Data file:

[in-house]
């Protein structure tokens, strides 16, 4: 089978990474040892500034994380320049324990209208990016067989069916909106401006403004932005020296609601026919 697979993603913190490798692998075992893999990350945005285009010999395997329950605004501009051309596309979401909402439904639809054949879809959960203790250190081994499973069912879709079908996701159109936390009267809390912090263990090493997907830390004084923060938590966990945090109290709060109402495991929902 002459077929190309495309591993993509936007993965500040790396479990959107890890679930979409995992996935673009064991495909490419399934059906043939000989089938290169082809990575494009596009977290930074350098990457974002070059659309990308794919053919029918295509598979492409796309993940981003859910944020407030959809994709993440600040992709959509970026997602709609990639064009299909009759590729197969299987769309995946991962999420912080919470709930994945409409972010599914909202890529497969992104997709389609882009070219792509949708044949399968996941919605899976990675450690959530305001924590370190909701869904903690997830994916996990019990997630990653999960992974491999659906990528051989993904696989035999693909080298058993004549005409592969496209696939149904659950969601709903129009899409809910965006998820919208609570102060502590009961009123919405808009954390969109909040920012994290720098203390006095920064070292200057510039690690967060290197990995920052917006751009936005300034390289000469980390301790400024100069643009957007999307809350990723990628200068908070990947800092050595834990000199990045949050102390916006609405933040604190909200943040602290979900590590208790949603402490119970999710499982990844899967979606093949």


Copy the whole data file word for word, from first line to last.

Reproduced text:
[in-house]
């Protein structure tokens, strides 16, 4: 089978990474040892500034994380320049324990209208990016067989069916909106401006403004932005020296609601026919 697979993603913190490798692998075992893999990350945005285009010999395997329950605004501009051309596309979401909402439904639809054949879809959960203790250190081994499973069912879709079908996701159109936390009267809390912090263990090493997907830390004084923060938590966990945090109290709060109402495991929902 002459077929190309495309591993993509936007993965500040790396479990959107890890679930979409995992996935673009064991495909490419399934059906043939000989089938290169082809990575494009596009977290930074350098990457974002070059659309990308794919053919029918295509598979492409796309993940981003859910944020407030959809994709993440600040992709959509970026997602709609990639064009299909009759590729197969299987769309995946991962999420912080919470709930994945409409972010599914909202890529497969992104997709389609882009070219792509949708044949399968996941919605899976990675450690959530305001924590370190909701869904903690997830994916996990019990997630990653999960992974491999659906990528051989993904696989035999693909080298058993004549005409592969496209696939149904659950969601709903129009899409809910965006998820919208609570102060502590009961009123919405808009954390969109909040920012994290720098203390006095920064070292200057510039690690967060290197990995920052917006751009936005300034390289000469980390301790400024100069643009957007999307809350990723990628200068908070990947800092050595834990000199990045949050102390916006609405933040604190909200943040602290979900590590208790949603402490119970999710499982990844899967979606093949």